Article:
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  1. ESA chooses the ARIEL telescope to observe exoplanets

    Date de publication:

    27 Juin 2018

    ESA’s next scientific mission will focus on characterising exoplanets

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  2. Why is there so little water left on Mars?

    Date de publication:

    24 Juin 2021

    Mars is known for its thin atmosphere, where CO2 dominates and provides most of the atmospheric mass and pressure. In fact, the pressure is similar to that in the Earth’s stratosphere, which is a layer of the atmosphere, at more than 30km above the surface.

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  3. Glacier melting: untangling local from global

    Date de publication:

    12 Mai 2021

    An international team led by the LEGOS space geophysics and oceanography research laboratory has measured the evolution of all the world’s glaciers over 20 years. On average, they are losing 267 billion tonnes in ice mass a year, a cumulative loss of 4% in just 20 years. The authors confirm this phenomenon is accelerating globally as temperatures rise and explains certain slowdowns observed locally.

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  4. Theia reveals annual mountain snow cover

    Date de publication:

    19 Mars 2021

    After developing single-date images of snow cover, the partners of the Theia land surfaces data centre are now generating the first satellite maps providing a synoptic picture of annual snow cover in the Alps and Pyrenees.

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  5. Artemis programme: back to the Moon

    Date de publication:

    16 Octobre 2020

    NASA’s Artemis programme plans to land the first woman and the next man on the Moon in 2024, followed by an exploration/prospection phase using the Gateway as a staging outpost and ultimately the construction of a lunar base starting in 2030.

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  6. In depth

    Date de publication:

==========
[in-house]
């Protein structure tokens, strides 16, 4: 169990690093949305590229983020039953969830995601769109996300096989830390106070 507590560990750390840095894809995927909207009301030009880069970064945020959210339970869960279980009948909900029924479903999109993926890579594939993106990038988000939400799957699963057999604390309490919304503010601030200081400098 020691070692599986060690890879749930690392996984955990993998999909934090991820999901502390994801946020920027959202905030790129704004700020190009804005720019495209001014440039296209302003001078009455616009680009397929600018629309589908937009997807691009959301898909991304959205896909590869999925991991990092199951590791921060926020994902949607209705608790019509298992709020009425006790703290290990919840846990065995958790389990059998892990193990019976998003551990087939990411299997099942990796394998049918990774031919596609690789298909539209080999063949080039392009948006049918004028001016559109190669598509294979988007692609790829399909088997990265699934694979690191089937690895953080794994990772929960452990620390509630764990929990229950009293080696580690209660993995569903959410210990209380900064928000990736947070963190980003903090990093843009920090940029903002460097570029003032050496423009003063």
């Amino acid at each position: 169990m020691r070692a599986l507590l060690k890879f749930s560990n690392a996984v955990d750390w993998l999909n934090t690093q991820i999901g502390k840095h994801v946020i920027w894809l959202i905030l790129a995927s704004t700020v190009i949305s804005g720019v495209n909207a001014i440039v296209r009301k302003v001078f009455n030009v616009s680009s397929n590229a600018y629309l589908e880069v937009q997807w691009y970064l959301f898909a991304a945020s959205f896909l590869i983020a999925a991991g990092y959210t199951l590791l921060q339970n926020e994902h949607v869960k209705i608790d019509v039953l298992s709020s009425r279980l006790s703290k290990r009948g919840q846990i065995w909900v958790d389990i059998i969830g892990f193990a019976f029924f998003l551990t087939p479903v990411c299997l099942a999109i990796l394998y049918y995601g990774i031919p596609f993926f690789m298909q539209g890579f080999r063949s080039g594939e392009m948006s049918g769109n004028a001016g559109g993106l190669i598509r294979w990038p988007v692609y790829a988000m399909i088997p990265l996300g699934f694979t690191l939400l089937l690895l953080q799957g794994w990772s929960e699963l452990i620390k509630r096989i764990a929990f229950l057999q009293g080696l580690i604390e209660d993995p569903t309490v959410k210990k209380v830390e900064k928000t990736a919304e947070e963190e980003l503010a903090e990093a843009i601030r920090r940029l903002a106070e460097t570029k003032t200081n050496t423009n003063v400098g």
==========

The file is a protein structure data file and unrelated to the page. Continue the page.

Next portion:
27 Juillet 2020

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  7. Successful launch of NASA’s EUSO-SPB balloon

    Date de publication:

    26 Avril 2017

    The EUSO-SPB balloon has taken off from Wanaka Airport in New Zealand to observe ultra-high energy cosmic rays

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  8. Solar storms impact Earth’s neighbourhood

    Date de publication:

    16 Décembre 2019

    Fifteen years after they were first acquired, data from the Cluster mission continue to reveal new insights into the disturbances generated by solar storms when they hit Earth’s magnetosphere. For the first time, scientists have succeeded in measuring the complexity and amplitude of these magnetic wave disturbances using data from the CIS instrument on the four Cluster satellites.

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  9. Saturn’s north polar hexagon

    Date de publication:

    19 Septembre 2018

    Analysis of data from the Cassini probe has revealed that a vortex towering more than 300 kilometres above Saturn’s north pole mirrors the famous hexagon cloud pattern observed lower in the planet’s atmosphere since 1980. Sandrine Guerlet from the LMD dynamic meteorology laboratory in Paris, who has co-authored a paper on this discovery, explains.

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  10. Triton’s atmosphere in the starlight

    Date de publication:

    27 Mars 2018

    A campaign led by astrophysicist Bruno Sicardy used a very rare alignment between the Earth, the largest moon of Neptune and a star to analyse the atmosphere of Triton. It is a big first, the coordinates provided by the GAIA orbital telescope set up the observation points.